The Struggle is Real!

Text: Matthew 26:36-46
Date: September 18, 2016
Event: The Hub Youth Worship, GCF South Metro

Then Jesus went with them to a place called Gethsemane; and he said to his disciples, “Sit here while I go over there and pray.” He took with him Peter and the two sons of Zebedee, and began to be grieved and agitated. Then he said to them, “I am deeply grieved, even to death; remain here, and stay awake with me.” And going a little farther, he threw himself on the ground and prayed, “My Father, if it is possible, let this cup pass from me; yet not what I want but what you want.” Then he came to the disciples and found them sleeping; and he said to Peter, “So, could you not stay awake with me one hour? Stay awake and pray that you may not come into the time of trial; the spirit indeed is willing, but the flesh is weak.” Again he went away for the second time and prayed, “My Father, if this cannot pass unless I drink it, your will be done.” Again he came and found them sleeping, for their eyes were heavy. So leaving them again, he went away and prayed for the third time, saying the same words. Then he came to the disciples and said to them, “Are you still sleeping and taking your rest? See, the hour is at hand, and the Son of Man is betrayed into the hands of sinners. Get up, let us be going. See, my betrayer is at hand.”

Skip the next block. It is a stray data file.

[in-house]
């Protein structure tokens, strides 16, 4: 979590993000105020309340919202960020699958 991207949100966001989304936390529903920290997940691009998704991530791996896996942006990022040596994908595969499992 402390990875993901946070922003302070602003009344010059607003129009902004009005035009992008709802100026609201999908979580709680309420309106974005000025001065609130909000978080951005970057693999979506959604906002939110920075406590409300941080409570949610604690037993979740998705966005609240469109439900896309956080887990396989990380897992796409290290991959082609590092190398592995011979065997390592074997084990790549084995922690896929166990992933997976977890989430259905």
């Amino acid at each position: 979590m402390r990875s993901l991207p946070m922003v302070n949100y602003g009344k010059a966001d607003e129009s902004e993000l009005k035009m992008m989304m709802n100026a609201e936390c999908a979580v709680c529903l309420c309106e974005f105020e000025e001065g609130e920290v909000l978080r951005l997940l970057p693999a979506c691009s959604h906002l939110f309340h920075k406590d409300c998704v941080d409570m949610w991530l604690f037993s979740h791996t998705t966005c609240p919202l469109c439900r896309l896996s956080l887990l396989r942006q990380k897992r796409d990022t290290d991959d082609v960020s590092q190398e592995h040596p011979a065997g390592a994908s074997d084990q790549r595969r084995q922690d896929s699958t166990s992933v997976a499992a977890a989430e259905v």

[The Holy Bible: New Revised Standard Version. (1989). (Mt 26:36–46). Nashville: Thomas Nelson Publishers.]


In this passage, Jesus teaches us that despite the struggle, our prayers should be intended to align our human will to God’s sovereign will so that His purposes would prevail.

Here our NextGen were exhorted to cultivate a prayer life that desires to surrender fully to God’s will and have a deeper appreciation of Christ’s redemptive work – nothing more, nothing less, nothing else!

As a challenge, we are to embrace three important things:

  1. Embrace the necessity of a growing prayer life.
  2. Embrace the intentionality behind a growing prayer life.
  3. Embrace the intensity and the beauty of our redemption.

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